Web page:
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In the game Yahtzee, a player rolls five fair six-sided dice, and gets a Yahtzee if all five dice show the same number. After the initial roll, the player gets two chances to reroll some of the dice. What is the probability that, on the initial roll, at least two of the dice show the same number? Express your answer as a common fraction.

I tried complementary counting, and the only case is when all of the die rolled are different, implying that one of the numbers is not chosen. Thus, we have $\frac{6*6*5*4*3*2}{6^5}$ where $6*5*4*3*2$ represents the placement of the 5 numbers of the die. Reducing gives $\frac{5}{9}$. Is this solution correct? If so, what is wrong with it? Also, is there a better solution

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  • $\begingroup$ Why do you have two $6$'s in the numerator? Which are you trying to calculate... the probability that you do have all numbers different? Or the probability that you don't have all numbers different (and so have at least one number appearing at least twice)? What do you intend then as your final answer to the originally intended question? $\endgroup$
    – JMoravitz
    Commented Aug 30, 2020 at 22:00
  • $\begingroup$ As an aside... this is no different than the birthday problem... just with dice and numbers instead of people and birthdates. $\endgroup$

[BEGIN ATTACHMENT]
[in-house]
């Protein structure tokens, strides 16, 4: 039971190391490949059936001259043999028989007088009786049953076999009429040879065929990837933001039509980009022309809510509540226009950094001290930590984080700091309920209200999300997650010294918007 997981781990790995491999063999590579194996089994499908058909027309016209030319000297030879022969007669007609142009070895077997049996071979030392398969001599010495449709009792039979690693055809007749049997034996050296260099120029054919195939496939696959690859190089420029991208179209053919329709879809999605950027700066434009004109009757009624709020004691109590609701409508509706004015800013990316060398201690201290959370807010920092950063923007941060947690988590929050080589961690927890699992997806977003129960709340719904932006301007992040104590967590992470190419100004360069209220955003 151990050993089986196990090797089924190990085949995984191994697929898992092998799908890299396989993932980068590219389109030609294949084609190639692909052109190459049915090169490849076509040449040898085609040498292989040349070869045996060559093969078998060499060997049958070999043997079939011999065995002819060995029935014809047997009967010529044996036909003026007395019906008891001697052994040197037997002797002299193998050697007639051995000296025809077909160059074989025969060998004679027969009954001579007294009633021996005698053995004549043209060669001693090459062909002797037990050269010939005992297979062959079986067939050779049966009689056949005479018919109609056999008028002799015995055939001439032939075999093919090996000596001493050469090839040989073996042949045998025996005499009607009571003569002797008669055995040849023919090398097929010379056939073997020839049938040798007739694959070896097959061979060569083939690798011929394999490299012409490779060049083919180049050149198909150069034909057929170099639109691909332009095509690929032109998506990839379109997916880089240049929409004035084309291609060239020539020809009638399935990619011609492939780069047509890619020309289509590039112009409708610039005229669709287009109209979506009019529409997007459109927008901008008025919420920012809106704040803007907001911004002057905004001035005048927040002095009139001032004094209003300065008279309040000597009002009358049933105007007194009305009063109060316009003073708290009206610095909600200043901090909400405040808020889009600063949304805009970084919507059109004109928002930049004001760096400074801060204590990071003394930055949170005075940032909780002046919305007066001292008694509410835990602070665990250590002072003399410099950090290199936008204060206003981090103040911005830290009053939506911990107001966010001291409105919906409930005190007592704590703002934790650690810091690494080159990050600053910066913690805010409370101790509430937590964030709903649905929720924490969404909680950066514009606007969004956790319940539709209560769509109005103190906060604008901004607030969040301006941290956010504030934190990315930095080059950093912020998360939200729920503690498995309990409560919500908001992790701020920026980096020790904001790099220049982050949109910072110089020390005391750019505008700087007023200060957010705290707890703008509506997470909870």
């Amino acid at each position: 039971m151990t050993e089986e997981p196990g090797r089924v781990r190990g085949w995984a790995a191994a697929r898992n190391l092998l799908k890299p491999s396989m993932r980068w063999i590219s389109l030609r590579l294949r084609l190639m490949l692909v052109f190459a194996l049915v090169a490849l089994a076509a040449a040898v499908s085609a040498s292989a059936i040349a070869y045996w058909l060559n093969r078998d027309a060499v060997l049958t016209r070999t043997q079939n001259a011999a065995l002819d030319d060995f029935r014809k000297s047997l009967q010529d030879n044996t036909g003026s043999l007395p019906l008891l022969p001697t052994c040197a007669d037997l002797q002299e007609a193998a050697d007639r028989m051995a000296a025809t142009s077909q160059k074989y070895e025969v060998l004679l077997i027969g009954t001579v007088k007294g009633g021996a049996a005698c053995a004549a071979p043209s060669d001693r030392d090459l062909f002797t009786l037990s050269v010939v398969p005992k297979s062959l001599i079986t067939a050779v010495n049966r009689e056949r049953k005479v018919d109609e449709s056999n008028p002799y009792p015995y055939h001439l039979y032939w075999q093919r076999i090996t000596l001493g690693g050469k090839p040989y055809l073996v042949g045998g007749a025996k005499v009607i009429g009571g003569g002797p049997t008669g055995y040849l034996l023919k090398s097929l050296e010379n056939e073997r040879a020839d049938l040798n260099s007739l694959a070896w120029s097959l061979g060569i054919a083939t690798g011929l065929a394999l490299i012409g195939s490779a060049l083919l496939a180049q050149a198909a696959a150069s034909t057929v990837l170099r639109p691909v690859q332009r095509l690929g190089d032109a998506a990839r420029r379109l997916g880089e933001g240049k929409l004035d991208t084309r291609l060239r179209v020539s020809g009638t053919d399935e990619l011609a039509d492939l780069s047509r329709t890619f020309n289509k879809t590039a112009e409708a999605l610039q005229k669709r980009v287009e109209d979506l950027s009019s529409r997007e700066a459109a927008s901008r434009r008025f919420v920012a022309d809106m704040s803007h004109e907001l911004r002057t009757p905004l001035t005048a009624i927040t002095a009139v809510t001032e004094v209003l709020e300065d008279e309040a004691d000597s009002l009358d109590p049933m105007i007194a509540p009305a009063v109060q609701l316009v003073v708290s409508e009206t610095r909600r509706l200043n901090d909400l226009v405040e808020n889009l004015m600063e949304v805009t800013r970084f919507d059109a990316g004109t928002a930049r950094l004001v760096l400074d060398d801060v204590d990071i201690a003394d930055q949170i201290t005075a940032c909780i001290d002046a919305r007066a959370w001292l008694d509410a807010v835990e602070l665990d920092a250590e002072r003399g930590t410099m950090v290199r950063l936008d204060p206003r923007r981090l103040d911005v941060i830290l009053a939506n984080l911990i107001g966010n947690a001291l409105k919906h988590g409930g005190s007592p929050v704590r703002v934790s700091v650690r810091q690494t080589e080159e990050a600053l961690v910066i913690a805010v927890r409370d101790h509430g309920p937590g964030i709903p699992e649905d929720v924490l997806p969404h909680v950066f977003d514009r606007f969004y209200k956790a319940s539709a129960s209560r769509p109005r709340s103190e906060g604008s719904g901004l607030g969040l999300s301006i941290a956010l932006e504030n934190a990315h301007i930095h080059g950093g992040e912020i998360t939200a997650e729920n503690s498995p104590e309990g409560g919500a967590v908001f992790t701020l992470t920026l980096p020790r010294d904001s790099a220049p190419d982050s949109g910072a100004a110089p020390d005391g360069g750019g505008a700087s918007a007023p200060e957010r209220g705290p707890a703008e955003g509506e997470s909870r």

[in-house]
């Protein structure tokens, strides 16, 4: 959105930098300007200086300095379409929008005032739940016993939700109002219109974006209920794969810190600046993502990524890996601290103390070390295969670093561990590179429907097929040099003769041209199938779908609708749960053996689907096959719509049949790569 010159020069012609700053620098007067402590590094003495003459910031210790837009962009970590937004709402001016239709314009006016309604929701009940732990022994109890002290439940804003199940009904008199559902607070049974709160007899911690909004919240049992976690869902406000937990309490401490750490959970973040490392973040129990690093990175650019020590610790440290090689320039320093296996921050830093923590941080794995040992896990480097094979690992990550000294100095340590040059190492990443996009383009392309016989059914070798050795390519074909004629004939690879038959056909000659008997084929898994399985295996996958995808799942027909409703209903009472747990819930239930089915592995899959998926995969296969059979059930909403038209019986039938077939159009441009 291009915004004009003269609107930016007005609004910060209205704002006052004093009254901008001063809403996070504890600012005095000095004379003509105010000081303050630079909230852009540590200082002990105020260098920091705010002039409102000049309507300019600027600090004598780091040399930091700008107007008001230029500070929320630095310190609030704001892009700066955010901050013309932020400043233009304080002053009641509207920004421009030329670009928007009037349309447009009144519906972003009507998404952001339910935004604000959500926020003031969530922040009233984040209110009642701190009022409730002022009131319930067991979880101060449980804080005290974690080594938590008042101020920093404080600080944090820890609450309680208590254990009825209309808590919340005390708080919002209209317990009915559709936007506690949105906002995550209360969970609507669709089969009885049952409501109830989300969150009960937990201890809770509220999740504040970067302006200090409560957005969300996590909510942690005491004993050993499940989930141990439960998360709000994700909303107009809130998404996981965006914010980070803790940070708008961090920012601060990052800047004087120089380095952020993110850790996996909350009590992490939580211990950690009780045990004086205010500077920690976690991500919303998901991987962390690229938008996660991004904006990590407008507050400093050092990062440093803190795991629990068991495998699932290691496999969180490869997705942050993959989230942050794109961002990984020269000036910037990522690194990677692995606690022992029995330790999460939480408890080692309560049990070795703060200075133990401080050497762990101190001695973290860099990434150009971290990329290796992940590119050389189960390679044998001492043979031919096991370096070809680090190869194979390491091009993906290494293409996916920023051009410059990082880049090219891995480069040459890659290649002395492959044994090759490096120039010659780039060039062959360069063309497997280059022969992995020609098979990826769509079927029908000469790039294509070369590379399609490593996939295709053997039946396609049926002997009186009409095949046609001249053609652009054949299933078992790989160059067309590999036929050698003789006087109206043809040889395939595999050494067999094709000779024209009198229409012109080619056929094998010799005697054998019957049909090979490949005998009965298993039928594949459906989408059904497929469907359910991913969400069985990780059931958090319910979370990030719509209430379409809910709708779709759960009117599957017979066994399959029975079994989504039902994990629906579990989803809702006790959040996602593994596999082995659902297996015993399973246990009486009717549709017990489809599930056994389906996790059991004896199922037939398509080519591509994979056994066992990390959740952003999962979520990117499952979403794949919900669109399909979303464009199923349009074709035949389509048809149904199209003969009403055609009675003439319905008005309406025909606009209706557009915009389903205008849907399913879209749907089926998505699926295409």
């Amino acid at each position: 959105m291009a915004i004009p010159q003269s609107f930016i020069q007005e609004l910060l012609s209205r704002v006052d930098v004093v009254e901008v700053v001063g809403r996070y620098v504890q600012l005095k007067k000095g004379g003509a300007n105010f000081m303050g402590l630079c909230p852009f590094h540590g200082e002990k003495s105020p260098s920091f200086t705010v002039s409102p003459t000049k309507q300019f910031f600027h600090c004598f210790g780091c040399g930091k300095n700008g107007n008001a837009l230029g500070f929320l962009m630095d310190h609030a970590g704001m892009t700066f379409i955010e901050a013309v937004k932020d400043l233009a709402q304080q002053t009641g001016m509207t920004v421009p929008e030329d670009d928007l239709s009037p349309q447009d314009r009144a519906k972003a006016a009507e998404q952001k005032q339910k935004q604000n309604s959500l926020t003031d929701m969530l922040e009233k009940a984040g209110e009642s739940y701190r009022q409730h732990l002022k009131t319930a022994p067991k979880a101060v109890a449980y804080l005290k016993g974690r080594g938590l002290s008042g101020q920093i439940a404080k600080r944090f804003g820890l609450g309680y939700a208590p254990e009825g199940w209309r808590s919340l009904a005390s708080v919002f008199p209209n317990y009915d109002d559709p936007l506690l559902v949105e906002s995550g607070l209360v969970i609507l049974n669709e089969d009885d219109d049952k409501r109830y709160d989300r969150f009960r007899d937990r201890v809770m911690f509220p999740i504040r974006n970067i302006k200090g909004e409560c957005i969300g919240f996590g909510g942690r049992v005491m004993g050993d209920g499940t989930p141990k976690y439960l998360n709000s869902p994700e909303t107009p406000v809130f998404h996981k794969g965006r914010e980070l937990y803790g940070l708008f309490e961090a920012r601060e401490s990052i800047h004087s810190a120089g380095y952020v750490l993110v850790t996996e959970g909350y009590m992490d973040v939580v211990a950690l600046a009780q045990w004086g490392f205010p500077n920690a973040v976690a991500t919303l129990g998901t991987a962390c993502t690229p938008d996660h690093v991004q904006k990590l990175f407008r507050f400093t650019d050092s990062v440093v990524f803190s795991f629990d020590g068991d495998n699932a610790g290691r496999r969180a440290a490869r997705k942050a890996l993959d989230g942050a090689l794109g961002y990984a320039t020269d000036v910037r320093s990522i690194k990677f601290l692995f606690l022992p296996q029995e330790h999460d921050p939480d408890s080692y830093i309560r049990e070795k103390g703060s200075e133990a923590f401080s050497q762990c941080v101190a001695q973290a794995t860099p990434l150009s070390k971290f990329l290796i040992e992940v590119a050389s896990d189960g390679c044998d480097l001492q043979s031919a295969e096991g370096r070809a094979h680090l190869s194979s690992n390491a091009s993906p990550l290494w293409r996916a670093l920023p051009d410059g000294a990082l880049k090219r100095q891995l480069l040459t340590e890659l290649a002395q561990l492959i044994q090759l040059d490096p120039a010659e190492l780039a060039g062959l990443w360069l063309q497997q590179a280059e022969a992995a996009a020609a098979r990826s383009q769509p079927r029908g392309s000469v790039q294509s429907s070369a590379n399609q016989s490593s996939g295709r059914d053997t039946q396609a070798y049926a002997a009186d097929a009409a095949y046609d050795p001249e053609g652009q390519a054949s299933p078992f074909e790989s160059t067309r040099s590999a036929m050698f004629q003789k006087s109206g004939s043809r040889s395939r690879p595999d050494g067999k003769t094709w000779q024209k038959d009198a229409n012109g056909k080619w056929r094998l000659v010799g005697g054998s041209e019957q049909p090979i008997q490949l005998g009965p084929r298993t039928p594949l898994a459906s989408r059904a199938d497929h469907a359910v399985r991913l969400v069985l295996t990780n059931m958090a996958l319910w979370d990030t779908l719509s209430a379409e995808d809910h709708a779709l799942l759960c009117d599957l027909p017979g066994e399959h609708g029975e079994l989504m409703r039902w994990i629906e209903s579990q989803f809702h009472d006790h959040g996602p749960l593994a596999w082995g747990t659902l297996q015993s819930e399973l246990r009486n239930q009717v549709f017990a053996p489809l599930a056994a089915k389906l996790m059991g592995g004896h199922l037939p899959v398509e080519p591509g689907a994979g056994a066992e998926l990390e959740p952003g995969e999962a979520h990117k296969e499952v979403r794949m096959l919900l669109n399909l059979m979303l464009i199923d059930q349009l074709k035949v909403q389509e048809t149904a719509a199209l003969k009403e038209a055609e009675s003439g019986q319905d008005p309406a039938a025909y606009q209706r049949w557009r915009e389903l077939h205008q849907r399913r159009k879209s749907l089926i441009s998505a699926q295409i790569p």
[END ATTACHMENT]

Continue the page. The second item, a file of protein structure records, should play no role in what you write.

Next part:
– JMoravitz
    Commented Aug 30, 2020 at 22:01
  • $\begingroup$ Oops. Sorry, I intended $\frac{4}{9}$ to be solution. $\endgroup$
    – user771227
    Commented Aug 30, 2020 at 23:57

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Complementary counting is in my opinion the simplest way to go. As one of the comments suggests your numerator is wrong (you write 6 numbers for 5 dice). Also if you arrive at a probability of $ p_1 $, then that is the probability that all dice are different. The correct solution would be $ 1 - p_1 $.

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    $\begingroup$ The way you write this is confusing. You make it sound as though the correct solution is $\frac{4}{9}$ when it is not. You meant of course that if the earlier workings and arithmetic were correct then it was the complement that was intended, but as you and I pointed out, the earlier workings were not correct. $\endgroup$
    – JMoravitz
    Commented Aug 31, 2020 at 0:00
  • $\begingroup$ Thanks for the comment, I edited my answer to make it less confusing. $\endgroup$ Commented Aug 31, 2020 at 1:26

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